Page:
With bond yields hardening, bankers say they will not be able to look to their trading rooms for high profits.
Just as treasury income boosted banks’ bottom lines in the first quarter of 2009-10, interest income and fee income are expected to help them post healthy profits in the second quarter.
Moreover, gains are likely to come from supply-side factors such as lower cost of funds as credit growth is still subdued.
“Lower cost of funds will drive profits. For the industry, the cost of funds will be half-a-per cent less than in the previous quarter and spreads will be marginally better,” said MM Agrawal, deputy managing director of Axis Bank, the country’s third-largest private sector lender.
Banks, which were offering more than 10 per cent per annum on deposits of more than one-year maturity, have slashed rates to 6.5-7.75 per cent.
In the first quarter, the country’s largest lender, State Bank of India (SBI), reported a net profit of Rs 2,330 crore, aided by pre-tax treasury income of Rs 4,075 crore.
The country’s second-largest lender, ICICI Bank, recorded a net profit of Rs 878.22 crore on the back of treasury gains of Rs 714 crore.
However, with yields on government securities hardening over the past quarter, bankers say they will not be able to look to their trading rooms for high profits. “Rather than trading income, net interest income and fee-based income, both from corporate and retail operations, will contribute to profit,” said Agrawal.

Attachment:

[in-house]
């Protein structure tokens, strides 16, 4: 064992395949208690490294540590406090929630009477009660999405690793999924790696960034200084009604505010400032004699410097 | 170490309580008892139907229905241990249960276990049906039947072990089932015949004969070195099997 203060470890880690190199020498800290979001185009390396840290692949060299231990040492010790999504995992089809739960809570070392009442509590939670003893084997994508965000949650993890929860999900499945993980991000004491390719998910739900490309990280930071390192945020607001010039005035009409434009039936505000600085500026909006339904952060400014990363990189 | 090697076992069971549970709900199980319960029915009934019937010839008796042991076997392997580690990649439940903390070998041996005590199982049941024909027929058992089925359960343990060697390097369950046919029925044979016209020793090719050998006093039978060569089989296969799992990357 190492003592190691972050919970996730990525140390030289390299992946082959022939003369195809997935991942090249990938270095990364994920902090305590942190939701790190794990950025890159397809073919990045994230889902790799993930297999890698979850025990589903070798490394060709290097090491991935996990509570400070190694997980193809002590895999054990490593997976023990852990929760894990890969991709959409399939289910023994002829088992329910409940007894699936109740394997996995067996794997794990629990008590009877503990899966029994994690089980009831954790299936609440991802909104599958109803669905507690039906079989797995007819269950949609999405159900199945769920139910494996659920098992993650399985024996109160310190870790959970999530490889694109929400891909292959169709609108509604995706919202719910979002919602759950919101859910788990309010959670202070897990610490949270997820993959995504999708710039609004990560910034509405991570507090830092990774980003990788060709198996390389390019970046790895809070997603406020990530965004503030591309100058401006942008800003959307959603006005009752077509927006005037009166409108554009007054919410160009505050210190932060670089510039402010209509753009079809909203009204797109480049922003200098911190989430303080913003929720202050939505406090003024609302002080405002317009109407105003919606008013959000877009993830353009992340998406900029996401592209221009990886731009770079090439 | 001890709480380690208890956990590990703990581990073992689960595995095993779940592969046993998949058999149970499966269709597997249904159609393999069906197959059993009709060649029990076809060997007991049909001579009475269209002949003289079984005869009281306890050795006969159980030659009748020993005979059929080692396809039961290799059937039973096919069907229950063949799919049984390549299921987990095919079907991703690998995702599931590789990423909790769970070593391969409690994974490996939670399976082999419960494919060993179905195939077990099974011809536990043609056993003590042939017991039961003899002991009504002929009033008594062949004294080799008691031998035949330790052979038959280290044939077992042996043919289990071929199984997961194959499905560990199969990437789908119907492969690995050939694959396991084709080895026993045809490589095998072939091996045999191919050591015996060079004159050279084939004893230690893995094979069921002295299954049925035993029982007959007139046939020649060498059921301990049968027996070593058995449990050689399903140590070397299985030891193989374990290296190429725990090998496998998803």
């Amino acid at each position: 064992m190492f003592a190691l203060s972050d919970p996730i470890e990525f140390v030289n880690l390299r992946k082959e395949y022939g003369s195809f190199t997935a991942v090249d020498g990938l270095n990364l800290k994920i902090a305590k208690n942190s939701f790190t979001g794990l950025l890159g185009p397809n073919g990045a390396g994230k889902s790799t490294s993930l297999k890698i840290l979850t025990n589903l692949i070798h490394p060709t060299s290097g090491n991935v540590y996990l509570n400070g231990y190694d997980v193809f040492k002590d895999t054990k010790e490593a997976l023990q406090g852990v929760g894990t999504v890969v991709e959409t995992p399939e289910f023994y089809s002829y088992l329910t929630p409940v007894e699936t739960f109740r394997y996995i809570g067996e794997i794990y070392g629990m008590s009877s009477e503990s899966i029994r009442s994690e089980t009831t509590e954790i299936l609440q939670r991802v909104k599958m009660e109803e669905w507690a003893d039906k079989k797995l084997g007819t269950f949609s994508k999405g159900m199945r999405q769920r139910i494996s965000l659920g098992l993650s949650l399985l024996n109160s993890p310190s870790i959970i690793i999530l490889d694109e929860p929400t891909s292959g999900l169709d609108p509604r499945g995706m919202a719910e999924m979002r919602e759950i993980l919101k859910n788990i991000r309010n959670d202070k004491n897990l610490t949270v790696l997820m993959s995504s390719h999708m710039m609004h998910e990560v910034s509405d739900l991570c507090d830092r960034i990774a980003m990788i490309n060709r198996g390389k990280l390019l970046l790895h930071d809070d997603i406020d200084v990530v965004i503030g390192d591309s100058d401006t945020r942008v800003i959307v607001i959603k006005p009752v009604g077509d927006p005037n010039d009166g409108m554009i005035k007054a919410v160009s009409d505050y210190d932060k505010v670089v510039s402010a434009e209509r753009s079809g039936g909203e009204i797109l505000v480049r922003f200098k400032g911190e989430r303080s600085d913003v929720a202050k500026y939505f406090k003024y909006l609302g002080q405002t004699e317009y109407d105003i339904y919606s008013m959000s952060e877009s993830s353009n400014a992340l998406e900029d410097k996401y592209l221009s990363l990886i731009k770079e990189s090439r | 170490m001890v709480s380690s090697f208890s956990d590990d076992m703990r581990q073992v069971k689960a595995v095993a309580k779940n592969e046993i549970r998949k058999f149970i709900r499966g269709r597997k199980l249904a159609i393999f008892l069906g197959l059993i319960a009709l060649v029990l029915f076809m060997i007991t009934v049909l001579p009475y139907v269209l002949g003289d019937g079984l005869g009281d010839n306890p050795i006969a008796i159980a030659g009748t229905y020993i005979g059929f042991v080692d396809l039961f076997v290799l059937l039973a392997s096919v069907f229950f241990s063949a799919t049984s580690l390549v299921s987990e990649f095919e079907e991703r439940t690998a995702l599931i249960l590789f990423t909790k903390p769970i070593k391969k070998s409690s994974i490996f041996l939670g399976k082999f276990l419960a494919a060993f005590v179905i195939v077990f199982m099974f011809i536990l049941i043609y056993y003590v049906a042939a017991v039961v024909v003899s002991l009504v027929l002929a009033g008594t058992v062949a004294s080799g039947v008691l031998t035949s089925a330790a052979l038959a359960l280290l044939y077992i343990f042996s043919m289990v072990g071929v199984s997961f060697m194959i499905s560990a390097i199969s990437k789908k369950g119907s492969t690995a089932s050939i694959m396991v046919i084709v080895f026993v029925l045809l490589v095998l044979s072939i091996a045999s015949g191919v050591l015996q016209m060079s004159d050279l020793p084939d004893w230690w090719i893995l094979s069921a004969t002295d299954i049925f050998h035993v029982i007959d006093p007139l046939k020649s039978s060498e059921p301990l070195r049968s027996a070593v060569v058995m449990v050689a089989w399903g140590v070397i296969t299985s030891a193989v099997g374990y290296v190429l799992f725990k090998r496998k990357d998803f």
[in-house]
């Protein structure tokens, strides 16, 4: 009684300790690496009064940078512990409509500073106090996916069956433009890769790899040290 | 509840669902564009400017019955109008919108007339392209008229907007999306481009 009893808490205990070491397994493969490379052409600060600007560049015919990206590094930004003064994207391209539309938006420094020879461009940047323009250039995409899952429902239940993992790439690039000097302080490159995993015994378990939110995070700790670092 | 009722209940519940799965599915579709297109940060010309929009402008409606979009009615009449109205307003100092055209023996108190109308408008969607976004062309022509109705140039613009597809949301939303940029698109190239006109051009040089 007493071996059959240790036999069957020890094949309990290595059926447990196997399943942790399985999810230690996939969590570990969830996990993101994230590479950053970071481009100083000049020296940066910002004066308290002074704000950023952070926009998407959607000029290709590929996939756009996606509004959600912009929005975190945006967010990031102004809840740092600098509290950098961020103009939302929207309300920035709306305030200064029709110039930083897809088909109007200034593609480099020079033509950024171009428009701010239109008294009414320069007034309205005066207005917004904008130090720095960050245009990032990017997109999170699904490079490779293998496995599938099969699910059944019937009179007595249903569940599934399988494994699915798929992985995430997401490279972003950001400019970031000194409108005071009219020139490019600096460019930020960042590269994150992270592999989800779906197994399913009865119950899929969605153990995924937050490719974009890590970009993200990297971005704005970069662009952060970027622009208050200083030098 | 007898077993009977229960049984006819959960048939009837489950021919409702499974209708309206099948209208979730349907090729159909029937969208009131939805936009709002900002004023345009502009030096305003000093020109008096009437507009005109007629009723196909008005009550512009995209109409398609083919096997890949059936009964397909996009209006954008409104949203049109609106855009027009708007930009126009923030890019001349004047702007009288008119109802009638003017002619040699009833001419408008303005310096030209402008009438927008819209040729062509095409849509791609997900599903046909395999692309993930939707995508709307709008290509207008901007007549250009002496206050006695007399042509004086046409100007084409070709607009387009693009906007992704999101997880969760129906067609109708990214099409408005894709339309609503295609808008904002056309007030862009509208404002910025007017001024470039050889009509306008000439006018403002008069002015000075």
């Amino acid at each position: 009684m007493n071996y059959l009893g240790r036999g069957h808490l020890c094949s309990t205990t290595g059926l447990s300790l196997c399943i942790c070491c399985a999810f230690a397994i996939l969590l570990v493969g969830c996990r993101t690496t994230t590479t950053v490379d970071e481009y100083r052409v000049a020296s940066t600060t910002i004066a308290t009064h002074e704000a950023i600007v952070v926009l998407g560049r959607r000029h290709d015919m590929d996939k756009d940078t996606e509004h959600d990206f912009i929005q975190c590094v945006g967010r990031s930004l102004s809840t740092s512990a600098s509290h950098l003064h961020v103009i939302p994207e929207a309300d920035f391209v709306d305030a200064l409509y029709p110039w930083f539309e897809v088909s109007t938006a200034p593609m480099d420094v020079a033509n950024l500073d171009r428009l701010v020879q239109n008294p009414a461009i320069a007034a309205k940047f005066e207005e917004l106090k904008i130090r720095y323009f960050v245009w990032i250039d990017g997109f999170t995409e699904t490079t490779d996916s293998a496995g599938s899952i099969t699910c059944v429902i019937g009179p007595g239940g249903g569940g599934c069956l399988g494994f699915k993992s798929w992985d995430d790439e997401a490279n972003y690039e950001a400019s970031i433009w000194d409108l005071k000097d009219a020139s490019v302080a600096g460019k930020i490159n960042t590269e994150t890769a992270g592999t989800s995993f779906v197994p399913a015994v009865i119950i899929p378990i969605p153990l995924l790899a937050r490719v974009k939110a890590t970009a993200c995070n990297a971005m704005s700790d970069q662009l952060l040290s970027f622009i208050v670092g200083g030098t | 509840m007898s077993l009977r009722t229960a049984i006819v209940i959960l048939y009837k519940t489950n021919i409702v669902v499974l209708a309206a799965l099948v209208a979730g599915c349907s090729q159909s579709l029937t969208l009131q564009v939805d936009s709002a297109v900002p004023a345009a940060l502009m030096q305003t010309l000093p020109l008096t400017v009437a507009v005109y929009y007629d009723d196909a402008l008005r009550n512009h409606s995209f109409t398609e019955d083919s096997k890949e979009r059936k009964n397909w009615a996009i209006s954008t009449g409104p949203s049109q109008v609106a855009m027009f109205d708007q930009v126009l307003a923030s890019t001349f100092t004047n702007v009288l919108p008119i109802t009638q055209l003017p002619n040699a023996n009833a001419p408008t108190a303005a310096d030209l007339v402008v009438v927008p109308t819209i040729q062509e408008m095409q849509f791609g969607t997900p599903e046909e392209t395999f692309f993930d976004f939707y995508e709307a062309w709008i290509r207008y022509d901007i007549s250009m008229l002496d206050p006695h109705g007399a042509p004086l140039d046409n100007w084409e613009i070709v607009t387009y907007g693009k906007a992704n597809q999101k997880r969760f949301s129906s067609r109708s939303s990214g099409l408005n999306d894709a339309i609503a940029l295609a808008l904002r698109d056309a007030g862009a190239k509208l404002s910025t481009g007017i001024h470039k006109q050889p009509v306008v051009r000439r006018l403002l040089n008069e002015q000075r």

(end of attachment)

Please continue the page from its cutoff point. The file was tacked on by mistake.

According to a senior official with Dhanalakshmi Bank, fluctuations in bond yields were not drastic in the first two months while there was volatility in September. The contribution of treasury income to the bottom line might not be high compared with the levels in the first quarter, he added.
“Our cost of funds has come down by 20 basis points in Q2 as compared to Q1,” said Bank of India Chief Financial Officer VKR Aggrawal. “The net profit will be driven by interest income and fee-based income in the second quarter. Unlike in the first quarter, treasury income will not play any role,” he added.
“There has been a reduction in cost of funds, but most of that has been passed to clients. So, there should be a marginal benefit on that count,” said Rana Kapoor, managing director and chief executive officer of Yes Bank.
Analysts said the effect of lower deposit rates would not show in the second quarter. “The margin improvement due to lower deposit rates is not expected to kick in till the second half of the year,” said Vaibhav Agrawal of Angel Broking.
However, some bankers said that due to a subdued growth in credit, treasury income would continue to play a significant role.
A Citi report on September 30 said trading gains, aided by a surge in bond and equity markets late in the quarter, were likely to be the earnings driver for Indian banks.
A senior SBI official said treasury income would remain the key contributor to the bank’s bottom line. The net interest margin is expected to remain flat at 2.3-4 per cent. Banks will be able to defend margins on account of reduction in cost of funds and improvement in interest payments, especially from borrowers whose payments had turned irregular due to the downturn.
There was also better recovery from non-performing accounts that would be a part of our other income, he added.